The first thing to say about it is that it’s part of a long running, perhaps never ending series of such documents, all adding up to an indictment of governments which seem to go on churning out policies never to be implemented. Remember 2005’s White Paper on biodiversity? Or the 2010 National Biodiversity Strategy? Or the dozen or so other papers by different government agencies? Of course you don’t. The current paper repeats a lot of the ideas of those two, but claims to be more strategic than its predecessors. On first reading, this is not at all clear.

For example, here are three targets:

Protecting Victoria’s environment 2016: ‘ All Victorians connecting with nature [by 2037]’.

National Biodiversity Strategy 2010: ‘Priority for action 1: engaging all Australians.’

Victorian Biodiversity White Paper 2005: ‘Goal: to encourage all Victorians to work together as effective stewards of our land, water and biodiversity.’

Worthwhile objectives, all of them. How successful have the earlier strategies been in achieving them? We don’t find out from this one. It’s pretty clear that you can’t have a healthy environment without people’s support: without that, governments will never have the nerve to act appropriately. This documents admits, remarkably,  that we actually don’t know what people think.   One of its aims is to ‘Undertake research to understand the community’s level of awareness of biodiversity and its relevance to them.’ In other words, we’re starting all over again.

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Biodiversity [2]: guess what the key is?

Having registered this depressing fact, we need to look at the current document, and ask: what does it add up to?

It adds up to money. Here’s a key passage:

‘The degraded health of Victoria’s biodiversity is the result of many individual decisions and actions, or inactions, over two centuries. Under-investment in planning, management, protection, evaluation and reporting for biodiversity and the natural environment has been conspicuous. Even today, decision makers in government, business and land management too often fail to fully consider the impacts of their actions on biodiversity – and are not routinely required to do so.

‘There has been persistent under-investment in programs and measures to address the legacy of biodiversity loss (particularly for terrestrial biodiversity) and to counter-balance the ongoing losses that occur due to decisions and activities today…’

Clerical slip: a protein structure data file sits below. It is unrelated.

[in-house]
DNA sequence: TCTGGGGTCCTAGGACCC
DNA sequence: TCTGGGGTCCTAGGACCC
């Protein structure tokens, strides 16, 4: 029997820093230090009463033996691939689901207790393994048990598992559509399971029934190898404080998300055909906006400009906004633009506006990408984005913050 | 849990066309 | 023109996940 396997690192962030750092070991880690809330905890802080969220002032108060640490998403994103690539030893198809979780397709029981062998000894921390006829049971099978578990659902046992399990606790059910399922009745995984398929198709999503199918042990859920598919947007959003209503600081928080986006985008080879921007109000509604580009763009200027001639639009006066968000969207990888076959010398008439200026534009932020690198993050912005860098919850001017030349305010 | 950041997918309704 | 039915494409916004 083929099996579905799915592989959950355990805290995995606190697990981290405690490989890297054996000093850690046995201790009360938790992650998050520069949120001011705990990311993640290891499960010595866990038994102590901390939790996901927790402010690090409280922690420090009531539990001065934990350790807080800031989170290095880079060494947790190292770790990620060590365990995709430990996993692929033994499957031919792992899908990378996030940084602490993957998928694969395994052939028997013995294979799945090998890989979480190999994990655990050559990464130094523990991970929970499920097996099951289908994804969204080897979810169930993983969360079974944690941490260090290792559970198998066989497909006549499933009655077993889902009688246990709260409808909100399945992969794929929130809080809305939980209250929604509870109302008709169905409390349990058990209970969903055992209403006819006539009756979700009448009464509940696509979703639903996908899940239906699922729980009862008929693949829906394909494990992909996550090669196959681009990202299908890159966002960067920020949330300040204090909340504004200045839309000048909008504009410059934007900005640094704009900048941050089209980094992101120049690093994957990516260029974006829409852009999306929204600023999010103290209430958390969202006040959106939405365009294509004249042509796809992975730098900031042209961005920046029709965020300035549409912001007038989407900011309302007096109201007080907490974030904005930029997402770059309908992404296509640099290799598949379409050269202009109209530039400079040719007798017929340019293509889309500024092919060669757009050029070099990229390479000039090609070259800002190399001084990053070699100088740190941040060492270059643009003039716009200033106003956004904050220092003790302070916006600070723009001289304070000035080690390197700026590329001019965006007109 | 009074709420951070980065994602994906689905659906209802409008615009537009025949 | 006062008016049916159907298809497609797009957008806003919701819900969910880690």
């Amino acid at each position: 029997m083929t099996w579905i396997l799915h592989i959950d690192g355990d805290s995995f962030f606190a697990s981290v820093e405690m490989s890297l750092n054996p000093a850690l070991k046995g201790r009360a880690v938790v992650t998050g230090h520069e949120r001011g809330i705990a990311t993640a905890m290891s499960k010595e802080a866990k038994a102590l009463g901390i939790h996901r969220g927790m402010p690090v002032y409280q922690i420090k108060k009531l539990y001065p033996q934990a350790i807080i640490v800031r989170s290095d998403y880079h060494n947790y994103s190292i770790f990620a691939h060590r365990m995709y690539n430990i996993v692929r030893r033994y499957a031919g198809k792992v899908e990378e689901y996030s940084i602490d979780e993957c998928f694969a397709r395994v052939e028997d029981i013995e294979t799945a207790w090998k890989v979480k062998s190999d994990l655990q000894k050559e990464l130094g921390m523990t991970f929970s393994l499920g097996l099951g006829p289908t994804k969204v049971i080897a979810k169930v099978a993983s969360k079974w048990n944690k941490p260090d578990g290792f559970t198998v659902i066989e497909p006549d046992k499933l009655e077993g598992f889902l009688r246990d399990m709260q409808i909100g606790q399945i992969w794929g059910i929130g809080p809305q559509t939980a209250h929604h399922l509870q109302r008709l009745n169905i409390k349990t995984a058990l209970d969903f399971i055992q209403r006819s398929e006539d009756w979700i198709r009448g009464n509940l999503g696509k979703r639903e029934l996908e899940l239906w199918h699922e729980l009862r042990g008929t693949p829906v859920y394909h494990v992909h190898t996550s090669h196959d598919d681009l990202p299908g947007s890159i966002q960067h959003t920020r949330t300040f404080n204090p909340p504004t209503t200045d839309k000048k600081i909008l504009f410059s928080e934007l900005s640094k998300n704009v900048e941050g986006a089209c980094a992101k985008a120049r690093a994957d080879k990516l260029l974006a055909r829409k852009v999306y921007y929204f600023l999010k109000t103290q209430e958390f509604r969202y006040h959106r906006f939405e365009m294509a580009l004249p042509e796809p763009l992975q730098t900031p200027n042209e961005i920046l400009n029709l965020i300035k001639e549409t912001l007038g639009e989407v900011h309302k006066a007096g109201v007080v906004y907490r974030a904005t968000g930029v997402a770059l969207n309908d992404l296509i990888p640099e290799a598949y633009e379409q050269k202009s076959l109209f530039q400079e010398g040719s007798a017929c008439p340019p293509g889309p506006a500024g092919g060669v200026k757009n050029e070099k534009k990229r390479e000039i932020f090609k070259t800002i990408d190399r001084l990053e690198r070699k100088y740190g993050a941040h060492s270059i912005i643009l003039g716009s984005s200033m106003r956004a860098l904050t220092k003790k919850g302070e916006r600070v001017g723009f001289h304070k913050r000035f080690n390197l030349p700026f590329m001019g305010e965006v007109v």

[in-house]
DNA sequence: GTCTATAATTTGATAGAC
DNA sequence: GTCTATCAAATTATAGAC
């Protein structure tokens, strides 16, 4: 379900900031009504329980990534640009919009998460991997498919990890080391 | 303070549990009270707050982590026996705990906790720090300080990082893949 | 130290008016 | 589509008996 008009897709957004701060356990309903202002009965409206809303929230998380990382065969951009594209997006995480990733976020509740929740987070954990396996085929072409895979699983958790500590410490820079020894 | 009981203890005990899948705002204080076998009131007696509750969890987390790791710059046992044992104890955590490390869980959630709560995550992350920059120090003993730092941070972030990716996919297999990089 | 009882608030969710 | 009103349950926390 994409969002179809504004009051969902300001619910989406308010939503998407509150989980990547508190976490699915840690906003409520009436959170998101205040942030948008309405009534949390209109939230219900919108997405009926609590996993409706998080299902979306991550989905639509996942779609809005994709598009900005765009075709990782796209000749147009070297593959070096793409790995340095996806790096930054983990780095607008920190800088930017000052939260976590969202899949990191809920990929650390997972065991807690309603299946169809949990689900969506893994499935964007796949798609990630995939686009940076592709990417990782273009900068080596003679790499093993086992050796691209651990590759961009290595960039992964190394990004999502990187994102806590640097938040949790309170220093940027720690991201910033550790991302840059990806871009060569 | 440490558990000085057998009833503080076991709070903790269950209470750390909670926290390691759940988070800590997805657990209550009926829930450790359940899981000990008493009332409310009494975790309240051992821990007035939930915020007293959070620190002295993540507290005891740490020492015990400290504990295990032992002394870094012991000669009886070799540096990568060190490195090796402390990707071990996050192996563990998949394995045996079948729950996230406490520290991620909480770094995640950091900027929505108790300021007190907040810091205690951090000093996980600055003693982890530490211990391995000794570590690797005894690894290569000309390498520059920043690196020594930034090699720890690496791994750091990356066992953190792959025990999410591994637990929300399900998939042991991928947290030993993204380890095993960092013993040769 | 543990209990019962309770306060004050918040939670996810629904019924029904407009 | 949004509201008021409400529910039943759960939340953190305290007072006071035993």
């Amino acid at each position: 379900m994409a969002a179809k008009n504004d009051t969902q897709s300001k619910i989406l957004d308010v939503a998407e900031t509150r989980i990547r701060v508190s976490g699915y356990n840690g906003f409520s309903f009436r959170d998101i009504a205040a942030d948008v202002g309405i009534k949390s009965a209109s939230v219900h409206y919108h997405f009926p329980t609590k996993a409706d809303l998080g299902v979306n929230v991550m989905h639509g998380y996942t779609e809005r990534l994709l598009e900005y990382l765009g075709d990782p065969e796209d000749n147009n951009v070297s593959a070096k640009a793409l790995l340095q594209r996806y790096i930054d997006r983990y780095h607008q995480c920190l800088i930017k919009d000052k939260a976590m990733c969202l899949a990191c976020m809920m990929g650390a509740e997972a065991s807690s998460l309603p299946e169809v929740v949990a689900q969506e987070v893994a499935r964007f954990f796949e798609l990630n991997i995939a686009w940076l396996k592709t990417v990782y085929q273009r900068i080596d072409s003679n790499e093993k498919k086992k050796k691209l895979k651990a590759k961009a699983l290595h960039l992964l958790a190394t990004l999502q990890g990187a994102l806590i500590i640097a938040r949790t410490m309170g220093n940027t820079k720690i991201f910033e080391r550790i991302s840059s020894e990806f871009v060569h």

Unfortunately the document doesn’t follow up statements like this by guaranteeing appropriate funding for the environment. Instead, it gestures at new efficiencies, strategic approaches, and ‘Victorian Government-backed funding model that leverages government investment to create more significant investment in biodiversity conservation across Victoria.’ The 64 dollar question is, by whom? This could be a creative approach to engaging private commitment to conservation. It could also be a slide into the kind of sinister proposals we’ve been offered lately which amount to privatising parts of our National Parks [see our Parkwatch post below].

In any case, the success or otherwise of biodiversity conservation won’t depend on brilliant short term ideas. It will hang on the long term proper resourcing of those departments responsible for managing our public land: that’s the real implication of the above passages, and it’s to be hoped the treasurer, Tim Pallas, takes them seriously.

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Biodiversity [3]: here are some challenges

The document is full of praiseworthy but often vague aspirations, but on occasions it does get specific, as in this:

‘Estimate of relative area required to deliver statewide targets [by 2037]:

St John’s Wort infestation on Mount Alexander: successive biodiversity strategies have recommended tackling pest species, but action has been inadequate for lack of resources.

  • 4 million hectares of control of pest herbivores (e.g. deer, rabbits, goats, feral horses) in priority locations.
  • 1.5 million hectares of control of pest predators (e.g. foxes, feral cats) in priority locations.
  • 1.5 million hectares of weed control in priority locations.
  • 200,000 hectares of revegetation in priority areas for connectivity between habitats.
  • 200,000 hectares of new permanently protected areas on private land.’

These figures are a standing indictment of neglect on the part of past governments, and of the failure of past Biodiversity strategies. Feral animals like horses and deer, for example, continue to wreak spectacular havoc in the Alps while governments nervously consider targets over the next 20 years; overstressed land managers confess that feral plants are more or less out of control; and the state is proposing to open logging in our vulnerable western forests. Will this document make a difference? We’ll see.